January 5th, 2018 - It was so cold outside. How cold was it? It was so cold, my Ha solar telescope would not "tune" to the bandwidth needed to bring out the features of the Sun. You could see the Sun, but no prominences, filaments, plages, or spicule's. You may ask "how could that be"? That's because my Lunt 60mm pressure tuned Ha telescope uses air spaced etalons. When it get's too cold the air density changes enough that it prevents the scope from getting "on band". To overcome this problem, I would need to invest in a heat controlled solar filter from DayStar. To dig deeper in the science behind all of that may be a topic for a future blog.
So what was I doing out there anyway? I was testing a new product by Orion. It is lightweight (6 pounds) solar mount. The mount uses a combination of GPS and a video camera sensor to find the Sun and track it accurately. Click on the following link and watch it work: Orion Solar Starseeker Tracking AZ Mount
You probably are now asking; "Phil, you have been doing this a long time. Why do you need an automated device to find the Sun"? The answer is, I don't, I am pretty good a getting the Sun into the eyepiece. However, there are three very compelling benefits:
- It is difficult to polar align a mount and solar scope during the day time. Not being perfectly polar aligned causes the Sun to drift out of view over a period of time (from seconds to minutes) depending on how accurate the alignment. For simply viewing, close is good enough. Making some minor adjustments while viewing is no big deal. This is true if it is just me doing the viewing. However, during public solar observing outreach events like HAL does regularly at Robinson Nature Center in Columbia Maryland, I find myself continually having to jump in to see that the scope has drifted and the Sun is no longer in the "sweet spot" or may have moved out of view altogether. This helps to explain why the folks sometimes are underwhelmed by what they are not seeing. Time to jump in and get the Sun back in center of the eyepiece. This new mount uses the built in camera sensor to keep the Sun centered with absolutely no polar alignment necessary.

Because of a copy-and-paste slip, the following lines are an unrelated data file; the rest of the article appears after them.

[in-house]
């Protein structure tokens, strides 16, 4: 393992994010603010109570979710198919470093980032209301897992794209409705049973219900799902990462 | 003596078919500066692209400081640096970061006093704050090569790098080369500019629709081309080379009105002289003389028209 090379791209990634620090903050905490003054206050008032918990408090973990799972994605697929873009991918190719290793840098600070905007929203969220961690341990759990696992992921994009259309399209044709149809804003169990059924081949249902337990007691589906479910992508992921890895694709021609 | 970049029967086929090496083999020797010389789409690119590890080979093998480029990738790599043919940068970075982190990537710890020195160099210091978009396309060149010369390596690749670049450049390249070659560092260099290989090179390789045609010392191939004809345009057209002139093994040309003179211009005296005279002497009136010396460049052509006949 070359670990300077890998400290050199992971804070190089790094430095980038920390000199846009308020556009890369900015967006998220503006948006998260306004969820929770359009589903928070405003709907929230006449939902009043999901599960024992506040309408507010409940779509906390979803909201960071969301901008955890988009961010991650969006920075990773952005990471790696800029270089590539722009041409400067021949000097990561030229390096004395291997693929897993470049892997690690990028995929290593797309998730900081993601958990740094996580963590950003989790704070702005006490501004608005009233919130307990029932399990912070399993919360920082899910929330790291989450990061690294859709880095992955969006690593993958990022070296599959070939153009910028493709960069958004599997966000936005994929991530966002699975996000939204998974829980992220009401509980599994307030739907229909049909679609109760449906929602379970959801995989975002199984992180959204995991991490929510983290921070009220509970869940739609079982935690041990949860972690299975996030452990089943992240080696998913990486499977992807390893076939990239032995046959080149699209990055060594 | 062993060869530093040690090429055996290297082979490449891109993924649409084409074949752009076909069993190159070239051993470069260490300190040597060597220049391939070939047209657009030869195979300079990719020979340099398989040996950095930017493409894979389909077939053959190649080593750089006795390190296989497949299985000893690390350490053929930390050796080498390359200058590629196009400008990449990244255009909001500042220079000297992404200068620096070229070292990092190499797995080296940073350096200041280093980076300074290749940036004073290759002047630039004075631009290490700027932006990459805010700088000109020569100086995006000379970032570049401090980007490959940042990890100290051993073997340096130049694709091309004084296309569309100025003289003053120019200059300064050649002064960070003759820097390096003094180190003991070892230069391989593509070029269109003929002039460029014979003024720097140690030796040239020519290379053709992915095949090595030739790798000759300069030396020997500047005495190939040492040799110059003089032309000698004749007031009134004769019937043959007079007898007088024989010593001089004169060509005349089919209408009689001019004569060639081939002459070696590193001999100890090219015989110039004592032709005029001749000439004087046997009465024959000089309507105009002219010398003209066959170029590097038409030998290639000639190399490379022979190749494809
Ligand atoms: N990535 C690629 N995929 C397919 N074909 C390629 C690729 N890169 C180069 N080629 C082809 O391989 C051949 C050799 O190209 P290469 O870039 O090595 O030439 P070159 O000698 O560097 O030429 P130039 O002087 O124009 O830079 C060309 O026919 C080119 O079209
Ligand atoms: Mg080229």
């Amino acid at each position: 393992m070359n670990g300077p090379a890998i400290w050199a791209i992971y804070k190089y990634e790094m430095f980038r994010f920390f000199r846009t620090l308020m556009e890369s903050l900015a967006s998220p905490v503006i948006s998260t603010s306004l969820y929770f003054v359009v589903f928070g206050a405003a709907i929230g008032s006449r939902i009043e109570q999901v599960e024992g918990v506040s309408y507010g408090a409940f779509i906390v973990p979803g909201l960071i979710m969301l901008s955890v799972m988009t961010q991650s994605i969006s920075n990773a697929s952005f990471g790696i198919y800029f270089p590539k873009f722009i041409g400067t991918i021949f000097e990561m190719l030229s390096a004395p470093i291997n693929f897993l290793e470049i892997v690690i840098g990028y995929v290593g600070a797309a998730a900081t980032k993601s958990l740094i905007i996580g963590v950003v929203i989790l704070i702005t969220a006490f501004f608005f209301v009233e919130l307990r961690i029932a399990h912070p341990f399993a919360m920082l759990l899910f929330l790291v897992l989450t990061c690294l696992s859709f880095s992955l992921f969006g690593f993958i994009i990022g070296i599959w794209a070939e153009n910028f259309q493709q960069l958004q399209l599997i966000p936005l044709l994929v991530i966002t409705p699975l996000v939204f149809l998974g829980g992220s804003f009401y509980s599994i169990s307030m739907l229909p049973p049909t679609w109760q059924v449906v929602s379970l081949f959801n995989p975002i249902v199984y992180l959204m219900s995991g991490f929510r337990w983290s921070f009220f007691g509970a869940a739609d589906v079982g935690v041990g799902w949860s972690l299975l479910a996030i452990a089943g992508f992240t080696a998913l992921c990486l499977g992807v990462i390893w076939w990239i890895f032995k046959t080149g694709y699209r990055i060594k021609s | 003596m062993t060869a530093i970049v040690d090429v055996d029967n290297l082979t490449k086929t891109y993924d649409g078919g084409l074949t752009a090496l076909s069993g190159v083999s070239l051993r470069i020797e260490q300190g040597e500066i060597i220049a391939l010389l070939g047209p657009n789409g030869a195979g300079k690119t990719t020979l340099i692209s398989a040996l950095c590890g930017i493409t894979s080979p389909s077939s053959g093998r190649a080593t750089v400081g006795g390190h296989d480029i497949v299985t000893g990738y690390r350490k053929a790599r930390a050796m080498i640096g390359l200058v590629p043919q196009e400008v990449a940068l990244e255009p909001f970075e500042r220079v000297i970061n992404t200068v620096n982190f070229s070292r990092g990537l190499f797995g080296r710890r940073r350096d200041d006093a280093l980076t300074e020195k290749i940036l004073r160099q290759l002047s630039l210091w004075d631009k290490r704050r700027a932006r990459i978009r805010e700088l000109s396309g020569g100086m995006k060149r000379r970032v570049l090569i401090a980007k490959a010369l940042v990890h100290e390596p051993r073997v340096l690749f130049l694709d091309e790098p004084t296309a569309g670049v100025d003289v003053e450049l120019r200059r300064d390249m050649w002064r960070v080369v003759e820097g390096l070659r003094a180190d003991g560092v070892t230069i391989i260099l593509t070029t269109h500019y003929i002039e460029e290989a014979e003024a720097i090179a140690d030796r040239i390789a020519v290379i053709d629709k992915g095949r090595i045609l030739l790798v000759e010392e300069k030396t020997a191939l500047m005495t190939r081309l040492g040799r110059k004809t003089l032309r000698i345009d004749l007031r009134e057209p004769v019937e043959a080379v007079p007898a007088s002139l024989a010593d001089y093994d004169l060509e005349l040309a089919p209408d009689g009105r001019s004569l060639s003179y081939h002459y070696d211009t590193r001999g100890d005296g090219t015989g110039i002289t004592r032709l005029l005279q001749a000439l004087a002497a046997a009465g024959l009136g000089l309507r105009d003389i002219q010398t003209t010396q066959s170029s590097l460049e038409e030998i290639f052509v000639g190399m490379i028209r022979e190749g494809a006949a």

- Continuing on with the "drifting" issue... Solar imaging is also a challenge while the Sun is drifting. If the intent is to "stack" or combine pictures to bring maximum detail, having the Sun in the same spot in the frame is a big plus (or at least close). When the Sun is drifting as multiple pictures are being captured, it becomes very difficult for the post processing tools to match pixels. When attempting to bring out very faint and fine details like prominence structure, the quality can be significantly reduced or maybe missed altogether in the final product. Once again, the built in camera sensor tracking the Sun and keeping the image centered is fantastic.